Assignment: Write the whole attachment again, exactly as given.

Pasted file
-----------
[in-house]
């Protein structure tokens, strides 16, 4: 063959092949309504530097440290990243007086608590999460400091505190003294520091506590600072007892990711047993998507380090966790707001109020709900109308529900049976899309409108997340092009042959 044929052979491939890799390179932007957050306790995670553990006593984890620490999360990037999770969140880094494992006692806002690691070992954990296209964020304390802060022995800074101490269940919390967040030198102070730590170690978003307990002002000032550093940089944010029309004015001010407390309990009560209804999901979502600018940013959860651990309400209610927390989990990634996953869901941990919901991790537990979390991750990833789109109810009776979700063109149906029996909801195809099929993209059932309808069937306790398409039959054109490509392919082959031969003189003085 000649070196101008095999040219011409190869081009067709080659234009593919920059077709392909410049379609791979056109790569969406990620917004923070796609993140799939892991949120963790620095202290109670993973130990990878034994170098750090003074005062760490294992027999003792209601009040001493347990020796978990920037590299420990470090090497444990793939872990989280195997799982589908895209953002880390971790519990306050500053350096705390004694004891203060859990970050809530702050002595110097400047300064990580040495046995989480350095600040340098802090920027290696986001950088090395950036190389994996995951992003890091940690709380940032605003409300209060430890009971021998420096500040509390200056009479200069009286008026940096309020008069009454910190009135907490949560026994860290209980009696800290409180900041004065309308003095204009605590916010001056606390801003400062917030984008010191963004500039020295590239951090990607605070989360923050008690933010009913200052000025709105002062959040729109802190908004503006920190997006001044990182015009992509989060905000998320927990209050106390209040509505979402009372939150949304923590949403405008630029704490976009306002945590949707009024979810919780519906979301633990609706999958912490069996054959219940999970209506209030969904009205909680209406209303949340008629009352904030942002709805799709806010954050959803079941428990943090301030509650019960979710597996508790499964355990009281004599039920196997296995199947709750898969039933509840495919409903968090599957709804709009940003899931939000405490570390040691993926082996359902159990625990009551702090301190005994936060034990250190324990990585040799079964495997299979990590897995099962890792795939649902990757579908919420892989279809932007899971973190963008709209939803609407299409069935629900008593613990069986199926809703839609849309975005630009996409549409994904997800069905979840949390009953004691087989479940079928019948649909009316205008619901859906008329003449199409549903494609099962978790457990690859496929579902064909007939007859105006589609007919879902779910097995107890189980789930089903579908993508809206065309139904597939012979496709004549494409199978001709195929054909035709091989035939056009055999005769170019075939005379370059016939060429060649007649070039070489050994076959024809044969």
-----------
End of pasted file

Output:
[in-house]
């Protein structure tokens, strides 16, 4: 063959092949309504530097440290990243007086608590999460400091505190003294520091506590600072007892990711047993998507380090966790707001109020709900109308529900049976899309409108997340092009042959 044929052979491939890799390179932007957050306790995670553990006593984890620490999360990037999770969140880094494992006692806002690691070992954990296209964020304390802060022995800074101490269940919390967040030198102070730590170690978003307990002002000032550093940089944010029309004015001010407390309990009560209804999901979502600018940013959860651990309400209610927390989990990634996953869901941990919901991790537990979390991750990833789109109810009776979700063109149906029996909801195809099929993209059932309808069937306790398409039959054109490509392919082959031969003189003085 000649070196101008095999040219011409190869081009067709080659234009593919920059077709392909410049379609791979056109790569969406990620917004923070796609993140799939892991949120963790620095202290109670993973130990990878034994170098750090003074005062760490294992027999003792209601009040001493347990020796978990920037590299420990470090090497444990793939872990989280195997799982589908895209953002880390971790519990306050500053350096705390004694004891203060859990970050809530702050002595110097400047300064990580040495046995989480350095600040340098802090920027290696986001950088090395950036190389994996995951992003890091940690709380940032605003409300209060430890009971021998420096500040509390200056009479200069009286008026940096309020008069009454910190009135907490949560026994860290209980009696800290409180900041004065309308003095204009605590916010001056606390801003400062917030984008010191963004500039020295590239951090990607605070989360923050008690933010009913200052000025709105002062959040729109802190908004503006920190997006001044990182015009992509989060905000998320927990209050106390209040509505979402009372939150949304923590949403405008630029704490976009306002945590949707009024979810919780519906979301633990609706999958912490069996054959219940999970209506209030969904009205909680209406209303949340008629009352904030942002709805799709806010954050959803079941428990943090301030509650019960979710597996508790499964355990009281004599039920196997296995199947709750898969039933509840495919409903968090599957709804709009940003899931939000405490570390040691993926082996359902159990625990009551702090301190005994936060034990250190324990990585040799079964495997299979990590897995099962890792795939649902990757579908919420892989279809932007899971973190963008709209939803609407299409069935629900008593613990069986199926809703839609849309975005630009996409549409994904997800069905979840949390009953004691087989479940079928019948649909009316205008619901859906008329003449199409549903494609099962978790457990690859496929579902064909007939007859105006589609007919879902779910097995107890189980789930089903579908993508809206065309139904597939012979496709004549494409199978001709195929054909035709091989035939056009055999005769170019075939005379370059016939060429060649007649070039070489050994076959024809044969």